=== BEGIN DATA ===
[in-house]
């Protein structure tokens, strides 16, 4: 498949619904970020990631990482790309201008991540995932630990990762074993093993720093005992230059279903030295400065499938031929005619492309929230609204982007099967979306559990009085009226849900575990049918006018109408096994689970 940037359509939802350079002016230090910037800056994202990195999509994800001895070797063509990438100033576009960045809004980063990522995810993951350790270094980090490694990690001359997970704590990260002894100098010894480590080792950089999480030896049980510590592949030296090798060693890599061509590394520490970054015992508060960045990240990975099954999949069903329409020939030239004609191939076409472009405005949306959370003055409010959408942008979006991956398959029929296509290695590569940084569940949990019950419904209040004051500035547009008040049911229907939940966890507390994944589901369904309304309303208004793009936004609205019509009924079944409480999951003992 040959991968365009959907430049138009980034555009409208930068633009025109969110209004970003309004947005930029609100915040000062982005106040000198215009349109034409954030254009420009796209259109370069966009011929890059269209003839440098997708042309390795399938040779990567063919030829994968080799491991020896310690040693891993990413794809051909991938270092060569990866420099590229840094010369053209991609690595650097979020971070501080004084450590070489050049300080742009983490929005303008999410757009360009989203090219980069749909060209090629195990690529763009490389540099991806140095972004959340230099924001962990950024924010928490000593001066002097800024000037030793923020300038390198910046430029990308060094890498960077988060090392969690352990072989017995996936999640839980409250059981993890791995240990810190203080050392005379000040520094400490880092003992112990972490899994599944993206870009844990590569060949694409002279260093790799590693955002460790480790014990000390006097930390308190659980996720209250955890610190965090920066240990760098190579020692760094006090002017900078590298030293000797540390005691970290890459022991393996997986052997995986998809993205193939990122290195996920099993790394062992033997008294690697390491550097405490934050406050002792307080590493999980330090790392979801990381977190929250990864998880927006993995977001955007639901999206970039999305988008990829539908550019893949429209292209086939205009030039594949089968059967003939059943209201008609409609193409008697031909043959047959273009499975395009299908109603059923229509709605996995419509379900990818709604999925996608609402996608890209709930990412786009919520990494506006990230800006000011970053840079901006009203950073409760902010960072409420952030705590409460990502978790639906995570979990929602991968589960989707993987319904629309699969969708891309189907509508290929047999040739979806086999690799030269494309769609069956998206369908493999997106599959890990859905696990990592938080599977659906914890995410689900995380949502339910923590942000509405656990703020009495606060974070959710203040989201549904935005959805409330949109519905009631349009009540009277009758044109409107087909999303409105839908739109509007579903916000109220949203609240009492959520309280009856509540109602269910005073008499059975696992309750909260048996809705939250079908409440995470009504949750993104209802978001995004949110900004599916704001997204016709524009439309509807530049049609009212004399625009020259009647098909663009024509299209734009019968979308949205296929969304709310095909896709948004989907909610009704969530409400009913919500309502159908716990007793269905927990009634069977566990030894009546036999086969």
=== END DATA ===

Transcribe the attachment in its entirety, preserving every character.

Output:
[in-house]
């Protein structure tokens, strides 16, 4: 498949619904970020990631990482790309201008991540995932630990990762074993093993720093005992230059279903030295400065499938031929005619492309929230609204982007099967979306559990009085009226849900575990049918006018109408096994689970 940037359509939802350079002016230090910037800056994202990195999509994800001895070797063509990438100033576009960045809004980063990522995810993951350790270094980090490694990690001359997970704590990260002894100098010894480590080792950089999480030896049980510590592949030296090798060693890599061509590394520490970054015992508060960045990240990975099954999949069903329409020939030239004609191939076409472009405005949306959370003055409010959408942008979006991956398959029929296509290695590569940084569940949990019950419904209040004051500035547009008040049911229907939940966890507390994944589901369904309304309303208004793009936004609205019509009924079944409480999951003992 040959991968365009959907430049138009980034555009409208930068633009025109969110209004970003309004947005930029609100915040000062982005106040000198215009349109034409954030254009420009796209259109370069966009011929890059269209003839440098997708042309390795399938040779990567063919030829994968080799491991020896310690040693891993990413794809051909991938270092060569990866420099590229840094010369053209991609690595650097979020971070501080004084450590070489050049300080742009983490929005303008999410757009360009989203090219980069749909060209090629195990690529763009490389540099991806140095972004959340230099924001962990950024924010928490000593001066002097800024000037030793923020300038390198910046430029990308060094890498960077988060090392969690352990072989017995996936999640839980409250059981993890791995240990810190203080050392005379000040520094400490880092003992112990972490899994599944993206870009844990590569060949694409002279260093790799590693955002460790480790014990000390006097930390308190659980996720209250955890610190965090920066240990760098190579020692760094006090002017900078590298030293000797540390005691970290890459022991393996997986052997995986998809993205193939990122290195996920099993790394062992033997008294690697390491550097405490934050406050002792307080590493999980330090790392979801990381977190929250990864998880927006993995977001955007639901999206970039999305988008990829539908550019893949429209292209086939205009030039594949089968059967003939059943209201008609409609193409008697031909043959047959273009499975395009299908109603059923229509709605996995419509379900990818709604999925996608609402996608890209709930990412786009919520990494506006990230800006000011970053840079901006009203950073409760902010960072409420952030705590409460990502978790639906995570979990929602991968589960989707993987319904629309699969969708891309189907509508290929047999040739979806086999690799030269494309769609069956998206369908493999997106599959890990859905696990990592938080599977659906914890995410689900995380949502339910923590942000509405656990703020009495606060974070959710203040989201549904935005959805409330949109519905009631349009009540009277009758044109409107087909999303409105839908739109509007579903916000109220949203609240009492959520309280009856509540109602269910005073008499059975696992309750909260048996809705939250079908409440995470009504949750993104209802978001995004949110900004599916704001997204016709524009439309509807530049049609009212004399625009020259009647098909663009024509299209734009019968979308949205296929969304709310095909896709948004989907909610009704969530409400009913919500309502159908716990007793269905927990009634069977566990030894009546036999086969």